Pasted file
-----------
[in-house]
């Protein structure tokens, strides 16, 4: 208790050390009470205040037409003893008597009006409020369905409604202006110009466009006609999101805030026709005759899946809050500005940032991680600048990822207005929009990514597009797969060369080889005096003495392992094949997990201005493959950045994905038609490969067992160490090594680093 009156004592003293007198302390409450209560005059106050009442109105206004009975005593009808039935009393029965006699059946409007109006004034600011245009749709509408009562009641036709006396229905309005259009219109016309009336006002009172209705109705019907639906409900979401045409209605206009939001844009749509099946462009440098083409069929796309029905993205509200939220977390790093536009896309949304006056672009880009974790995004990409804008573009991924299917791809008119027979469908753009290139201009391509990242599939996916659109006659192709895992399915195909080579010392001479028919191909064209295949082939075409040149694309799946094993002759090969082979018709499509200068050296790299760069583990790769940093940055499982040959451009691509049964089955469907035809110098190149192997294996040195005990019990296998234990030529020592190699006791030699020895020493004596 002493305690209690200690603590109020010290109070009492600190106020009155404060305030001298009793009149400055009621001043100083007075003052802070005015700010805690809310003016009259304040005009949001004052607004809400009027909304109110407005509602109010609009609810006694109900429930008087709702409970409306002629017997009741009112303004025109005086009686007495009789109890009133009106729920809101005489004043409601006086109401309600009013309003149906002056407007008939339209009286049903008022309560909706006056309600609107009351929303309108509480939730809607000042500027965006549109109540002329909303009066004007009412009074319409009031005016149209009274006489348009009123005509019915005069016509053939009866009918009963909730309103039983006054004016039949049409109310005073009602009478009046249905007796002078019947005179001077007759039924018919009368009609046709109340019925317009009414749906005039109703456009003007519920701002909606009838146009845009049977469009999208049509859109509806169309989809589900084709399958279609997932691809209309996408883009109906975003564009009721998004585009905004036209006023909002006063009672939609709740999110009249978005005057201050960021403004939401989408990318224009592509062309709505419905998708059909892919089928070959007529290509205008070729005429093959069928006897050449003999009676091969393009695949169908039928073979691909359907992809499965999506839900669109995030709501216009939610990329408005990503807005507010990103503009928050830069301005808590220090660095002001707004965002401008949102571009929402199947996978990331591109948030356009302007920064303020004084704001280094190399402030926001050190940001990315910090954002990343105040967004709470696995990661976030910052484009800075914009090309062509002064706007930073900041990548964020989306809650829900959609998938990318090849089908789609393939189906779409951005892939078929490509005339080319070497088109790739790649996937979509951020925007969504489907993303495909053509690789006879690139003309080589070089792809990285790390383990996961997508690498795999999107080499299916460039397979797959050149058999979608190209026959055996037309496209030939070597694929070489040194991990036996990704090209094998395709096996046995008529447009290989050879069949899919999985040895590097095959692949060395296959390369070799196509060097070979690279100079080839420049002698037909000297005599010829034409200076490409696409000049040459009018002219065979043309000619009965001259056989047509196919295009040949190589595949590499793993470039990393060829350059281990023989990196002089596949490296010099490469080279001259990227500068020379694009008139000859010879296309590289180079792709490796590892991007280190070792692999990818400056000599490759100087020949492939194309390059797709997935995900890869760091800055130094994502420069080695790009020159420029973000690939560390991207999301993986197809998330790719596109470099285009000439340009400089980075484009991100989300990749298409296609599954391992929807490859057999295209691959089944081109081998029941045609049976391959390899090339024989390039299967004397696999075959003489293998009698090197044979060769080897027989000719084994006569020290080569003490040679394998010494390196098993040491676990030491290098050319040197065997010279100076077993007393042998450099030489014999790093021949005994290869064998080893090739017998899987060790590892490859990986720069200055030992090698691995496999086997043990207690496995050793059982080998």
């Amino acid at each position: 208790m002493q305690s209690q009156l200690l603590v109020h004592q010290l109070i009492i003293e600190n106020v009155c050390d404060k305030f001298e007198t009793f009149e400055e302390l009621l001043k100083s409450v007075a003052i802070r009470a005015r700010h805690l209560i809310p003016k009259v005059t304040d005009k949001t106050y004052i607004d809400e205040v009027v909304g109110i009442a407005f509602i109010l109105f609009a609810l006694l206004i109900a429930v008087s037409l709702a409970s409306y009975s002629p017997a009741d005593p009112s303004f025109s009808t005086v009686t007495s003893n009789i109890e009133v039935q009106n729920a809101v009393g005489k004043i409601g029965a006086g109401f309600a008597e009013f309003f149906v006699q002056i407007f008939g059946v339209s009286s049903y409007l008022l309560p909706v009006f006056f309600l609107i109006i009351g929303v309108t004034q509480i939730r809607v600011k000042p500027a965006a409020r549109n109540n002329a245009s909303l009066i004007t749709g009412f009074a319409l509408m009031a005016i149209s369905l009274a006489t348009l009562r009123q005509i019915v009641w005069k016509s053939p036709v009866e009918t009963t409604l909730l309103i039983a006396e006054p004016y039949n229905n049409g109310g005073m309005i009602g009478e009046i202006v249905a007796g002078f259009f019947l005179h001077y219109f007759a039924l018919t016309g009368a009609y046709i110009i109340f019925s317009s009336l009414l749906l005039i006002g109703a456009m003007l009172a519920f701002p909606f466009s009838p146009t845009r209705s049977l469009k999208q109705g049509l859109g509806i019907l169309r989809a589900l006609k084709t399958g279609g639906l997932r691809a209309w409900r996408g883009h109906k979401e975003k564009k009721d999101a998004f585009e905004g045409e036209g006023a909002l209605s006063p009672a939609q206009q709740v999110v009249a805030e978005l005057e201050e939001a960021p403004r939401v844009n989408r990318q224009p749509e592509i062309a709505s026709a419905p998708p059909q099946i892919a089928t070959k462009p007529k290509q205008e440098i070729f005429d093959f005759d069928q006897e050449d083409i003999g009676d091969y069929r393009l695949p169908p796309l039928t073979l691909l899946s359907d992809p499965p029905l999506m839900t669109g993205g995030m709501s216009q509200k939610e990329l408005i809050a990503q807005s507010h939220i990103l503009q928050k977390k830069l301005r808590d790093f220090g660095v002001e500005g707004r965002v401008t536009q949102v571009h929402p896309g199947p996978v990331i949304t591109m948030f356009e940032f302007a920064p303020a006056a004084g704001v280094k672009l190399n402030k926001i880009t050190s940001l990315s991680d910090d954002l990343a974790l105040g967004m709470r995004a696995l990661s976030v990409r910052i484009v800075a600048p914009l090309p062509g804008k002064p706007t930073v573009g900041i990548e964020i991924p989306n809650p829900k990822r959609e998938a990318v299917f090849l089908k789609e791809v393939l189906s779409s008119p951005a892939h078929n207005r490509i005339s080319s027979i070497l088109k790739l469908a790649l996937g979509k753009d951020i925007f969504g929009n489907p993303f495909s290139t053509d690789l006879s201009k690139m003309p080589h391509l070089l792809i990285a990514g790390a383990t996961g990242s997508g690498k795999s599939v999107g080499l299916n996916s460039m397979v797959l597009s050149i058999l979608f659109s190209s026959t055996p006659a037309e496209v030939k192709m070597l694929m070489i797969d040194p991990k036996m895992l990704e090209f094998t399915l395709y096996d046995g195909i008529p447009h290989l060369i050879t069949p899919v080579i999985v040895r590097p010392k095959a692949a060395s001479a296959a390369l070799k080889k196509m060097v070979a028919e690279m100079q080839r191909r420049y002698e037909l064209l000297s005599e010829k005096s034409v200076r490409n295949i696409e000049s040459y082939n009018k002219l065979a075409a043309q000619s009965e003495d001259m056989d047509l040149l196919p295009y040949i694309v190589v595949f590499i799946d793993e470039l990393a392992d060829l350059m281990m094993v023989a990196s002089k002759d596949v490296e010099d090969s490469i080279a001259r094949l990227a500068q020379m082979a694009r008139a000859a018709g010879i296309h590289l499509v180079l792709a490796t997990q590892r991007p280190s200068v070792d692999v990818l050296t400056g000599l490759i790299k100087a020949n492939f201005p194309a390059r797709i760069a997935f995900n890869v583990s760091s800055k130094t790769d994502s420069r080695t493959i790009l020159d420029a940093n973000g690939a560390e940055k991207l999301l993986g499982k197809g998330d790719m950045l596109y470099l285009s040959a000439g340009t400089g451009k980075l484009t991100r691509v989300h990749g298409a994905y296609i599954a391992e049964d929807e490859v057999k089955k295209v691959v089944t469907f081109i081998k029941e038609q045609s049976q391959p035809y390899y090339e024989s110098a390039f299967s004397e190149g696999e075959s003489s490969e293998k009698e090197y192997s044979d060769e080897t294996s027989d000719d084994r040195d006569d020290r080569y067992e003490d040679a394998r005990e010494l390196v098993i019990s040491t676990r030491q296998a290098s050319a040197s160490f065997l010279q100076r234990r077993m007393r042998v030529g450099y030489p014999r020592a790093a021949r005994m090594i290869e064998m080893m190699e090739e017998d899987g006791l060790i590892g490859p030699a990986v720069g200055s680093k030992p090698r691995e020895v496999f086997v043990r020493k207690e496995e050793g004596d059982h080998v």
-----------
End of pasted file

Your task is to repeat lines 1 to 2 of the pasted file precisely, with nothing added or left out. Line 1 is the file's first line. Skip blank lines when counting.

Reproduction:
[in-house]
């Protein structure tokens, strides 16, 4: 208790050390009470205040037409003893008597009006409020369905409604202006110009466009006609999101805030026709005759899946809050500005940032991680600048990822207005929009990514597009797969060369080889005096003495392992094949997990201005493959950045994905038609490969067992160490090594680093 009156004592003293007198302390409450209560005059106050009442109105206004009975005593009808039935009393029965006699059946409007109006004034600011245009749709509408009562009641036709006396229905309005259009219109016309009336006002009172209705109705019907639906409900979401045409209605206009939001844009749509099946462009440098083409069929796309029905993205509200939220977390790093536009896309949304006056672009880009974790995004990409804008573009991924299917791809008119027979469908753009290139201009391509990242599939996916659109006659192709895992399915195909080579010392001479028919191909064209295949082939075409040149694309799946094993002759090969082979018709499509200068050296790299760069583990790769940093940055499982040959451009691509049964089955469907035809110098190149192997294996040195005990019990296998234990030529020592190699006791030699020895020493004596 002493305690209690200690603590109020010290109070009492600190106020009155404060305030001298009793009149400055009621001043100083007075003052802070005015700010805690809310003016009259304040005009949001004052607004809400009027909304109110407005509602109010609009609810006694109900429930008087709702409970409306002629017997009741009112303004025109005086009686007495009789109890009133009106729920809101005489004043409601006086109401309600009013309003149906002056407007008939339209009286049903008022309560909706006056309600609107009351929303309108509480939730809607000042500027965006549109109540002329909303009066004007009412009074319409009031005016149209009274006489348009009123005509019915005069016509053939009866009918009963909730309103039983006054004016039949049409109310005073009602009478009046249905007796002078019947005179001077007759039924018919009368009609046709109340019925317009009414749906005039109703456009003007519920701002909606009838146009845009049977469009999208049509859109509806169309989809589900084709399958279609997932691809209309996408883009109906975003564009009721998004585009905004036209006023909002006063009672939609709740999110009249978005005057201050960021403004939401989408990318224009592509062309709505419905998708059909892919089928070959007529290509205008070729005429093959069928006897050449003999009676091969393009695949169908039928073979691909359907992809499965999506839900669109995030709501216009939610990329408005990503807005507010990103503009928050830069301005808590220090660095002001707004965002401008949102571009929402199947996978990331591109948030356009302007920064303020004084704001280094190399402030926001050190940001990315910090954002990343105040967004709470696995990661976030910052484009800075914009090309062509002064706007930073900041990548964020989306809650829900959609998938990318090849089908789609393939189906779409951005892939078929490509005339080319070497088109790739790649996937979509951020925007969504489907993303495909053509690789006879690139003309080589070089792809990285790390383990996961997508690498795999999107080499299916460039397979797959050149058999979608190209026959055996037309496209030939070597694929070489040194991990036996990704090209094998395709096996046995008529447009290989050879069949899919999985040895590097095959692949060395296959390369070799196509060097070979690279100079080839420049002698037909000297005599010829034409200076490409696409000049040459009018002219065979043309000619009965001259056989047509196919295009040949190589595949590499793993470039990393060829350059281990023989990196002089596949490296010099490469080279001259990227500068020379694009008139000859010879296309590289180079792709490796590892991007280190070792692999990818400056000599490759100087020949492939194309390059797709997935995900890869760091800055130094994502420069080695790009020159420029973000690939560390991207999301993986197809998330790719596109470099285009000439340009400089980075484009991100989300990749298409296609599954391992929807490859057999295209691959089944081109081998029941045609049976391959390899090339024989390039299967004397696999075959003489293998009698090197044979060769080897027989000719084994006569020290080569003490040679394998010494390196098993040491676990030491290098050319040197065997010279100076077993007393042998450099030489014999790093021949005994290869064998080893090739017998899987060790590892490859990986720069200055030992090698691995496999086997043990207690496995050793059982080998």